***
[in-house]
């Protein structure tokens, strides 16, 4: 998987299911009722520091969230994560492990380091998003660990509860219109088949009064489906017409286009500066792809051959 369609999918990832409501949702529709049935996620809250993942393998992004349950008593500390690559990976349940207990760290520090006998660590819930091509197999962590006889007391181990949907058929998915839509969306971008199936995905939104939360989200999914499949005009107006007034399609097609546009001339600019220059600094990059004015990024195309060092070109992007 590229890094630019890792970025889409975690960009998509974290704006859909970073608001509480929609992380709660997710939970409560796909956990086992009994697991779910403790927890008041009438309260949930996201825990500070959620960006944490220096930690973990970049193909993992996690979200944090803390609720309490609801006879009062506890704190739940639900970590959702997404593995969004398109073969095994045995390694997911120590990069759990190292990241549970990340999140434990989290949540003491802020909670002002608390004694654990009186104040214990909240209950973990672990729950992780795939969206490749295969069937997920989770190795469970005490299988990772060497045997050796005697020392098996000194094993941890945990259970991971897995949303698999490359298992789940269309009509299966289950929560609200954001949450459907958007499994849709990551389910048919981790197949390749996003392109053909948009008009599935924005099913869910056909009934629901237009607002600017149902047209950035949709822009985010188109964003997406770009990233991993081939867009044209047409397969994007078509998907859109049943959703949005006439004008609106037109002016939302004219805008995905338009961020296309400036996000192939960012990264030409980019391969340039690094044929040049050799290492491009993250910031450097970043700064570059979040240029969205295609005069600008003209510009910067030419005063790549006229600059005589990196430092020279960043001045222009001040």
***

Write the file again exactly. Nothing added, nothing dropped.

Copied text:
[in-house]
């Protein structure tokens, strides 16, 4: 998987299911009722520091969230994560492990380091998003660990509860219109088949009064489906017409286009500066792809051959 369609999918990832409501949702529709049935996620809250993942393998992004349950008593500390690559990976349940207990760290520090006998660590819930091509197999962590006889007391181990949907058929998915839509969306971008199936995905939104939360989200999914499949005009107006007034399609097609546009001339600019220059600094990059004015990024195309060092070109992007 590229890094630019890792970025889409975690960009998509974290704006859909970073608001509480929609992380709660997710939970409560796909956990086992009994697991779910403790927890008041009438309260949930996201825990500070959620960006944490220096930690973990970049193909993992996690979200944090803390609720309490609801006879009062506890704190739940639900970590959702997404593995969004398109073969095994045995390694997911120590990069759990190292990241549970990340999140434990989290949540003491802020909670002002608390004694654990009186104040214990909240209950973990672990729950992780795939969206490749295969069937997920989770190795469970005490299988990772060497045997050796005697020392098996000194094993941890945990259970991971897995949303698999490359298992789940269309009509299966289950929560609200954001949450459907958007499994849709990551389910048919981790197949390749996003392109053909948009008009599935924005099913869910056909009934629901237009607002600017149902047209950035949709822009985010188109964003997406770009990233991993081939867009044209047409397969994007078509998907859109049943959703949005006439004008609106037109002016939302004219805008995905338009961020296309400036996000192939960012990264030409980019391969340039690094044929040049050799290492491009993250910031450097970043700064570059979040240029969205295609005069600008003209510009910067030419005063790549006229600059005589990196430092020279960043001045222009001040």